I liked the fighting. Great, I thought. Another one. Another beast, another one who thinks there is some worth in struggle. But, maybe it was the moonlight, and maybe it was his haunted face, maybe it was that odd, tiny grin of his, that made me ask the question that changed our conversation.
“What is it about fighting that you find pleasurable? I am trying to understand. Could you tell me?”
With that he stood from his chair. I was relieved that he just had the two legs. He loped over, and laid down next to me on the ground, so I could see him, from my hammock. He said, “I think there is a misperception about fighting. I do not fight to inflict injury. I do not fight to cause pain. I fight to know myself, and to know my opponent.”
“But, if you already know yourself, why the physical contact? What is it about this that is attractive? I ask because it’s everywhere. Most movies, songs, all of it, it’s about this fight, you know? What is it about the fight?”
He was still. Silent as the night. Quietly full as the moon.
He sat up, in to a lotus pose. He smiled, and he said, “Is it an article of your faith that things cannot be known until they are experienced personally?”
I considered this. And as I did, I understood that maybe Calvin had been quiet around us, and tolerated among us, because he just hadn’t been ready to show himself yet. He had always been a member of our little club. I just hadn’t seen him before tonight.
And then I thought about the personal things which I could never explain, could never share, things that were experienced only in a personal way, the real things, the articles of my faith. Meditation. His spider legs. Last night’s prayers and today’s miracles.
“That is an article of my faith, yes, Calvin.”
“Then I think it is time that someone show you, let you experience why.”
“No,” I said, and chuckled. “No. I don’t fight. It’s against my beliefs. It is against my religion.” I smiled, and lit up a smoke. I was beginning to peak again. I wanted to be left alone, to feel this movement, to hear the galaxies spinning inside me.
“And, is it an article of your faith that resistance is the root of all suffering?”
I sat up then. Awkwardly, to be sure. I stood up. I looked down at him cautiously, from up above, as I said quietly, reverently, “It is my dearest one. How did you know?”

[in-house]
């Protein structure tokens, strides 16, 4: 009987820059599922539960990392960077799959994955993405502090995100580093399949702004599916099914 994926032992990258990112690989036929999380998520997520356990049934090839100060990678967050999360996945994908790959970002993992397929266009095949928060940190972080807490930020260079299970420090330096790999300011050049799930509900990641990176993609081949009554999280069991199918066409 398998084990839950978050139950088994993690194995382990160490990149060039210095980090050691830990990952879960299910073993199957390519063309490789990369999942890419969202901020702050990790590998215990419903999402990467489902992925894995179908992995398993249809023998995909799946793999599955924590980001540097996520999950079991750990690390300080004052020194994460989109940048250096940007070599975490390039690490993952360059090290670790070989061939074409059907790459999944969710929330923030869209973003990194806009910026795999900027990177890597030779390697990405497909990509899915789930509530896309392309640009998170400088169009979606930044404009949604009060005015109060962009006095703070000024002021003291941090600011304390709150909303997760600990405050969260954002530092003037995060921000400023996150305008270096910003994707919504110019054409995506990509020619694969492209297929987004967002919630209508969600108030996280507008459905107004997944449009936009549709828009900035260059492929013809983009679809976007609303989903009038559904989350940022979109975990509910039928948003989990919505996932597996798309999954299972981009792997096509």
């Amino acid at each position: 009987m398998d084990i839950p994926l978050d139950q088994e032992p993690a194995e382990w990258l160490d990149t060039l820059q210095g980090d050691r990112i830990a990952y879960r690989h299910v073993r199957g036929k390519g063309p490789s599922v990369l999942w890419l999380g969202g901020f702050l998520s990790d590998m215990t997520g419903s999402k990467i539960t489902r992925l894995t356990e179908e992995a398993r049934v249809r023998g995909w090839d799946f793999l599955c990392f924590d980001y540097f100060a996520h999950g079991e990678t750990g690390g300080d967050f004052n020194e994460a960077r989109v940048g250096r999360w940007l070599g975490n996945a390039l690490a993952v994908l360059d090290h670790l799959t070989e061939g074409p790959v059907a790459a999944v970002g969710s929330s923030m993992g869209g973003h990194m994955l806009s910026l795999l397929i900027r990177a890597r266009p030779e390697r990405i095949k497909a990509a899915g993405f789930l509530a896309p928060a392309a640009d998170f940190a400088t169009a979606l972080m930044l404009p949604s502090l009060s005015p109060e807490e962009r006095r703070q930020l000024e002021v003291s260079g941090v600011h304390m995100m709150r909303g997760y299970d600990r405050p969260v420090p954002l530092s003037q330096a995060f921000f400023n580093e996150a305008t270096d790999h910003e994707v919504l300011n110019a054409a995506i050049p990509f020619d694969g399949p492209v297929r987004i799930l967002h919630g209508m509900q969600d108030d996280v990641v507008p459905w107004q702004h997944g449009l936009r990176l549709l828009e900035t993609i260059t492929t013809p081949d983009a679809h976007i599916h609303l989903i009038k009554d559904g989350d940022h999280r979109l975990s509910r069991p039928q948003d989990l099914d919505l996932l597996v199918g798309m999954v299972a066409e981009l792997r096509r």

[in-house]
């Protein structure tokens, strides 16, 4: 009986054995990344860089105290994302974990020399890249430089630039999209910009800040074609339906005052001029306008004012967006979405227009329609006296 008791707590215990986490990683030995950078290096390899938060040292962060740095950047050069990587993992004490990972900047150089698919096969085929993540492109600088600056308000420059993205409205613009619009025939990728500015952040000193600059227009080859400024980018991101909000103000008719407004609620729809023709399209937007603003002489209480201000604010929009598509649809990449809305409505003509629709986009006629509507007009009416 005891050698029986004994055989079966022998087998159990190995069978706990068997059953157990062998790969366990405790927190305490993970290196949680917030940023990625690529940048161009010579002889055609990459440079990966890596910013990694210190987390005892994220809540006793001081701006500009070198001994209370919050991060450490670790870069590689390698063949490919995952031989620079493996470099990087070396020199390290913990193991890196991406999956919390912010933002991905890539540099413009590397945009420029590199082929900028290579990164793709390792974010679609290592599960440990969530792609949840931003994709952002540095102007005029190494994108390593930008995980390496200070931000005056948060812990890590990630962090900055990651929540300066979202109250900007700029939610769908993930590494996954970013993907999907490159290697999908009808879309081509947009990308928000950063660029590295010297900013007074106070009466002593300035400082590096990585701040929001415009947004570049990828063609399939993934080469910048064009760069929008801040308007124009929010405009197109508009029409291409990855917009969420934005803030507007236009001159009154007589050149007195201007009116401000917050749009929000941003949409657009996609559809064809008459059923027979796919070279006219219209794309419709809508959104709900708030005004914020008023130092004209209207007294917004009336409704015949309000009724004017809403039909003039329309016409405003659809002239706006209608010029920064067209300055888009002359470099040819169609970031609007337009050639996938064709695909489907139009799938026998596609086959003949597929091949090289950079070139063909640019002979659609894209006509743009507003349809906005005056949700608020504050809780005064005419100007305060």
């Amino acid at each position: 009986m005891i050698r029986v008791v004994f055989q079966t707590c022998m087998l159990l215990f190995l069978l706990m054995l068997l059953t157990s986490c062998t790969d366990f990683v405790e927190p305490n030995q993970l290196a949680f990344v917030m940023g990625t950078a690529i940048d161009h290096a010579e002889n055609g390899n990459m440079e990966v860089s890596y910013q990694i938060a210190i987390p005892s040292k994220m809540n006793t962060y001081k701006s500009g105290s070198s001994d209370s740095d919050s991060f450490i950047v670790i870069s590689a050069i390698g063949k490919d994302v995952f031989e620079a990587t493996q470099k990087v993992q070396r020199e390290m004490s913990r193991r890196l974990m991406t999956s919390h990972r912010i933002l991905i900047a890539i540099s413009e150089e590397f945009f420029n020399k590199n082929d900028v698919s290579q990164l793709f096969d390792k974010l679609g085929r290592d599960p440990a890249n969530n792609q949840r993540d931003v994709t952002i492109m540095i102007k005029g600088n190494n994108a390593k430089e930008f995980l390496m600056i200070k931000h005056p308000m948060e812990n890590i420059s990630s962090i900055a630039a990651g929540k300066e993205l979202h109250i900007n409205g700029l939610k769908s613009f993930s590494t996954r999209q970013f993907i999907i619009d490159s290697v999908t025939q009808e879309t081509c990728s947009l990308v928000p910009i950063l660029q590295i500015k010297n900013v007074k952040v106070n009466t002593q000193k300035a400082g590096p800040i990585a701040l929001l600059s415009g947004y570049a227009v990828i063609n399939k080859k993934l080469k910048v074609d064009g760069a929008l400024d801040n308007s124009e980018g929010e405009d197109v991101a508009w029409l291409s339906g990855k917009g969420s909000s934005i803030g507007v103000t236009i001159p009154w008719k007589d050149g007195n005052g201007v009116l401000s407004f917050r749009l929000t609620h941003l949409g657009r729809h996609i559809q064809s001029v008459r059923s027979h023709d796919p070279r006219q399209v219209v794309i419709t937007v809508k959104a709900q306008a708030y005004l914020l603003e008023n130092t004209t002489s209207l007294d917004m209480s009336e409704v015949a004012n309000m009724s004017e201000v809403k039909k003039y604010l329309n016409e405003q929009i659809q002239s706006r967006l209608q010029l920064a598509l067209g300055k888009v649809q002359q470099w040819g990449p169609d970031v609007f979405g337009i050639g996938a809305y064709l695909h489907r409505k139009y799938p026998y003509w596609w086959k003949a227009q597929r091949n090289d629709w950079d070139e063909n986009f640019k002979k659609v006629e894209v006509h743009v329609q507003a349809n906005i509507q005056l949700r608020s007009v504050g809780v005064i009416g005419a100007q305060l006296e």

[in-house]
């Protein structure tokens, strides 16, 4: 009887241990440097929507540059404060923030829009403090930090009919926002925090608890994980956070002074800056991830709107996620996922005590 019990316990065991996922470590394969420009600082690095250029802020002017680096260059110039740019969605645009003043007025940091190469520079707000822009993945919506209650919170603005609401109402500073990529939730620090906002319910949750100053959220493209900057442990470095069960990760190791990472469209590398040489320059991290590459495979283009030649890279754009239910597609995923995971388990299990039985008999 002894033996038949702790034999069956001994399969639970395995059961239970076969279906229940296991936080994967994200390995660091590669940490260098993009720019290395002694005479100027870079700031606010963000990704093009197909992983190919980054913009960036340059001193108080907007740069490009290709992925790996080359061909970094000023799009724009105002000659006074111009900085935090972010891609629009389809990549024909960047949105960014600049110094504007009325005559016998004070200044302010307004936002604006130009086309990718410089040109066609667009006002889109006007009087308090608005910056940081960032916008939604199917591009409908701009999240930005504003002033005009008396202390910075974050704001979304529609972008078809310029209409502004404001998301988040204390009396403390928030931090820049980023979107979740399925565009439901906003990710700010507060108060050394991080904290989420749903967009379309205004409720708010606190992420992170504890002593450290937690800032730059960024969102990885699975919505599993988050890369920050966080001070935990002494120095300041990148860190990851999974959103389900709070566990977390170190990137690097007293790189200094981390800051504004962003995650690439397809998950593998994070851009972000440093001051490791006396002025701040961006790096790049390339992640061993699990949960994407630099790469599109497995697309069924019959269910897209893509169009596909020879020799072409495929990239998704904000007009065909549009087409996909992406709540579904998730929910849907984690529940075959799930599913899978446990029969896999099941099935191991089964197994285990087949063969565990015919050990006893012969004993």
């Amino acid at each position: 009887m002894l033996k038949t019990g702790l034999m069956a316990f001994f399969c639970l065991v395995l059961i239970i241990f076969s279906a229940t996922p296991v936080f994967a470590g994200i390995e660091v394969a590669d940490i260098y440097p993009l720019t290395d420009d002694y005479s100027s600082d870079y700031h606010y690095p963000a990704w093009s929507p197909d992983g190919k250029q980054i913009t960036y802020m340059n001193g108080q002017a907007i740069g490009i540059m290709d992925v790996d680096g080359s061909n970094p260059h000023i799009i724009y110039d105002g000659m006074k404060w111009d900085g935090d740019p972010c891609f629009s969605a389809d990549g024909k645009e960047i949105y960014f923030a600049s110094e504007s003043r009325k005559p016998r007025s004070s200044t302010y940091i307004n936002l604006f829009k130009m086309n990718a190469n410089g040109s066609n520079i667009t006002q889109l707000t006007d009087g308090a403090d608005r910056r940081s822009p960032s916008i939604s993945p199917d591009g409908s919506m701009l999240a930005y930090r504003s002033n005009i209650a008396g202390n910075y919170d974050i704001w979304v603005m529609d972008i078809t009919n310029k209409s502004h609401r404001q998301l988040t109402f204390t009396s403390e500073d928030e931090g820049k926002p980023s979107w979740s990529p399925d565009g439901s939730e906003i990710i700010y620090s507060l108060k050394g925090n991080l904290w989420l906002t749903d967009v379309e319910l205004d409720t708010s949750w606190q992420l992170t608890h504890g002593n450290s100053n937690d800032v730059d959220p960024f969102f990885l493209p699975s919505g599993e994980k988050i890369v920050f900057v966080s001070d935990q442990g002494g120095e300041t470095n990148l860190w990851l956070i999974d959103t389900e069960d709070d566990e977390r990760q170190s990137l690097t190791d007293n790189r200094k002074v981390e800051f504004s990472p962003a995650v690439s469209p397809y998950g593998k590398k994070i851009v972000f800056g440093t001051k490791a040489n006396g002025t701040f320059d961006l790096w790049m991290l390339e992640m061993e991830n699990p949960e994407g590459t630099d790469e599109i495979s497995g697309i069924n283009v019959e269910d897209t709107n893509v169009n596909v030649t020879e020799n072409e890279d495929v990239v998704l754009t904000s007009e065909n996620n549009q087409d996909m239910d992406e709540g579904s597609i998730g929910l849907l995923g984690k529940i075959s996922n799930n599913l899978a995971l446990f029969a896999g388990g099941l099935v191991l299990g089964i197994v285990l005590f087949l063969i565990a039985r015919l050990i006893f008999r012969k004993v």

“We travel in the same circles. Haven’t you noticed?”
“What are you? Why haven’t you revealed yourself to me, to us before?”
“I can’t say. Language is not a friend of mine, not like you. I don’t speak because I don’t do it good.”
“What do you do good?”
And with that, he got up, faster than a man of his height could. He approached me, got nose to nose with me, smiled and said, “Why, I fight, of course. You think this unenlightened, and your judgment has made it impossible for me to be seen. You have not been able to see me before tonight, that’s all. And I can feel a battle in you. I feel you might be a better fighter than you think.”
It was at this point that I began to feel a pull, a need, to do something I had never allowed myself. I saw he was wiser than I had given him credit for, more accomplished than I had assumed.
“How did you learn to fight? Is it MMA? I thought about doing MMA for a time, but then decided it was too out of character, too rough. Is it boxing? Kung Fu? I know a little Tai Chi,” I rambled.
It was then I could see that his body was wound tight. His muscles were tense, hard, hidden under skin which was almost silken, out here in the moonlight. He looked sort of pale tonight, when he’d come over. Pale and little. I wondered about this. I let him speak.
“It’s very much like Kung Fu. Its origins are lost, its practice unnamed. It is simple though. Just a few positions. Nothing too hard. Are you up to try it? I could show you. Here, now. Maybe Claire will get done with her Becca drama and come watch us. What do you say?”
“I think it’s better to live my articles of faith than to just keep repeating them. It’s not mine until it’s mine. Where do you want to go?”
We walked over next to the vegetable patch. I deliberately planted nothing but onions this year. I stood there and smelled my onion field. I saw how the moon was now eclipsed by this tall, odd, unknown man, his face now looking on me indulgently. I knew he could sense my confusion.
“Don’t worry. I won’t laugh at you. You can’t do this wrong. And you might enjoy it.”
He then showed me the moves, fluid ones, graceful, circular ones, some of the same moves my little nephew did one day, so excited he was, eyes sparkling, when he asked if he could dance for me. It was these moves my little loved one had known and moved with, moves that had seemed to turn him into an ancient Chinese man, bearded, long fingernails, diaper, brown, old, dry, leathery skin, happy face, glowing eyes.
The. Very. Same. Moves.
And, when I saw them, all I could do was move with them. They were contagious somehow. I found myself moving in ways I did not think I could. Fluidly, slowly, with mindfulness and presence. This man had so quickly cast a spell, I had not been prepared. I had not been prepared for this dance.
And then, simply, quietly, reverently, he turned to me, I him, and I knew then to bow, for it had, by then, was coming back to me.
I could feel another come to me, delighted to once again do this old dance he had known so well, one he had mastered, high in the mountains, one he was doing to this day. I could feel his skin. It was indigo. I could feel that my hair had lengthened, and it was dreaded. It smelled of the earth, of my holy cow, of my beloved wife, of patchouli and sweat and peace. All the aromas of this sainted, blessed life I had known, so long ago, now flooded me, still living, still dancing.
I bowed. Calvin bowed. And he disappeared. He was replaced, as I had been. As I had been.
And in front of me was my greatest ally, my fiercest enemy, the one who had pierced my heart, lifetime after lifetime, but only after begging him to. I saw the dance we had done, throughout time, bowing to each other, sometimes giving pain, sometimes taking pain, always transcending and becoming the pain, dissolving, becoming all, the all, and returning to the fight, within a moment, inside the breath.